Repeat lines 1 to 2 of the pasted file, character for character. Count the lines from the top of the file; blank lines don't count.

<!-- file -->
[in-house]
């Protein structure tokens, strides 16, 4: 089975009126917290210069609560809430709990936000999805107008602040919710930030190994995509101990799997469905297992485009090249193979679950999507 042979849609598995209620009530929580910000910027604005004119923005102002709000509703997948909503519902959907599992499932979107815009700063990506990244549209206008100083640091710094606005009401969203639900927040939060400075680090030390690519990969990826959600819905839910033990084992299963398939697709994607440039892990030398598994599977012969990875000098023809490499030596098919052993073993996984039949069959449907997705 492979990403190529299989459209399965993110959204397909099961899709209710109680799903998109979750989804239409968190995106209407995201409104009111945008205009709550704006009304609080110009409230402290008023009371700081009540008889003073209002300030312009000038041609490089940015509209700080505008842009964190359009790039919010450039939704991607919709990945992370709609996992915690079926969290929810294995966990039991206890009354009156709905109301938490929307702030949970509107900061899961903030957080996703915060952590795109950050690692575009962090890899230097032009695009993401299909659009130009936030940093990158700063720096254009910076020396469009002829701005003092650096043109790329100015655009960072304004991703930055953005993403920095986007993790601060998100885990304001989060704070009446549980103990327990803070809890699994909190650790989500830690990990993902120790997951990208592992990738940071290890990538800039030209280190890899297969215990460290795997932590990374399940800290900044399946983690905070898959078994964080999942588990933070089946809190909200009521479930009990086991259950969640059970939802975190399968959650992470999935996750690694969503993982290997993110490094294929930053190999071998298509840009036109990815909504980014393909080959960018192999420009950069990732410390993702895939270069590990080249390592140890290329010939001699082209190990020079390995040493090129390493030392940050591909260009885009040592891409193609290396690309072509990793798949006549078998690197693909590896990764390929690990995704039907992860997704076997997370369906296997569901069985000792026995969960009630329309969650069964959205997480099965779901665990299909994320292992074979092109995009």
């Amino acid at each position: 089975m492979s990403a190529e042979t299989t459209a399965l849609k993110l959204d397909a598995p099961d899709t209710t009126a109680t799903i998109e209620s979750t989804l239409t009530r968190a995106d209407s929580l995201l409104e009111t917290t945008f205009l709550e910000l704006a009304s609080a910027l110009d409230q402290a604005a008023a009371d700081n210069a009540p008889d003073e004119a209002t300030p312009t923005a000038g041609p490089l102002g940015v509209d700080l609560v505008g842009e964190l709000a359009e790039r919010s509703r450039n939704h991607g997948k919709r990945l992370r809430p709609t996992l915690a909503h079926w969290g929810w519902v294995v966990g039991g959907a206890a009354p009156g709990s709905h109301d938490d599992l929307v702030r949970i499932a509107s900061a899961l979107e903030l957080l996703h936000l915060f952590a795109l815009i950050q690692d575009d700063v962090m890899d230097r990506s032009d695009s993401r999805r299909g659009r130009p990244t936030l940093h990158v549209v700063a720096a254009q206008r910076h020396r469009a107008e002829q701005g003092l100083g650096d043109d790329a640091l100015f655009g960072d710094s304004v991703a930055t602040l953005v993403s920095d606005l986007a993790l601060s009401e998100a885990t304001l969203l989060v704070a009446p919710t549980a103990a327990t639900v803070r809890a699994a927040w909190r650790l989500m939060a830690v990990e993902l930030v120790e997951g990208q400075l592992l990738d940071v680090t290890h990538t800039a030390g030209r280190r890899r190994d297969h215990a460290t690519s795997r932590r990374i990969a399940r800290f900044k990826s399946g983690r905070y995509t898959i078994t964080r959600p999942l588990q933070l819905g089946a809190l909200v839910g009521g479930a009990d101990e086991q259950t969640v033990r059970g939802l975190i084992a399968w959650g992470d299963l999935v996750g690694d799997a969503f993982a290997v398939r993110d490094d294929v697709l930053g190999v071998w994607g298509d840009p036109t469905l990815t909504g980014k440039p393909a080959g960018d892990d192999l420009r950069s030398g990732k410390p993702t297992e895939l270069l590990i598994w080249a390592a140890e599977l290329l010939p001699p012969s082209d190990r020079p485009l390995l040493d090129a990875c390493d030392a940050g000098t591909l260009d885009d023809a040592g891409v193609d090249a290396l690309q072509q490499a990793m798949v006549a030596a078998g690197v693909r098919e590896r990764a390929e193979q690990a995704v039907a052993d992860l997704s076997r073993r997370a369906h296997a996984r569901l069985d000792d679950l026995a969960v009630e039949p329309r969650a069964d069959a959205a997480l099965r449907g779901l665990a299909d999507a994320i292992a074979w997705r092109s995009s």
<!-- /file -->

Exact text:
[in-house]
């Protein structure tokens, strides 16, 4: 089975009126917290210069609560809430709990936000999805107008602040919710930030190994995509101990799997469905297992485009090249193979679950999507 042979849609598995209620009530929580910000910027604005004119923005102002709000509703997948909503519902959907599992499932979107815009700063990506990244549209206008100083640091710094606005009401969203639900927040939060400075680090030390690519990969990826959600819905839910033990084992299963398939697709994607440039892990030398598994599977012969990875000098023809490499030596098919052993073993996984039949069959449907997705 492979990403190529299989459209399965993110959204397909099961899709209710109680799903998109979750989804239409968190995106209407995201409104009111945008205009709550704006009304609080110009409230402290008023009371700081009540008889003073209002300030312009000038041609490089940015509209700080505008842009964190359009790039919010450039939704991607919709990945992370709609996992915690079926969290929810294995966990039991206890009354009156709905109301938490929307702030949970509107900061899961903030957080996703915060952590795109950050690692575009962090890899230097032009695009993401299909659009130009936030940093990158700063720096254009910076020396469009002829701005003092650096043109790329100015655009960072304004991703930055953005993403920095986007993790601060998100885990304001989060704070009446549980103990327990803070809890699994909190650790989500830690990990993902120790997951990208592992990738940071290890990538800039030209280190890899297969215990460290795997932590990374399940800290900044399946983690905070898959078994964080999942588990933070089946809190909200009521479930009990086991259950969640059970939802975190399968959650992470999935996750690694969503993982290997993110490094294929930053190999071998298509840009036109990815909504980014393909080959960018192999420009950069990732410390993702895939270069590990080249390592140890290329010939001699082209190990020079390995040493090129390493030392940050591909260009885009040592891409193609290396690309072509990793798949006549078998690197693909590896990764390929690990995704039907992860997704076997997370369906296997569901069985000792026995969960009630329309969650069964959205997480099965779901665990299909994320292992074979092109995009």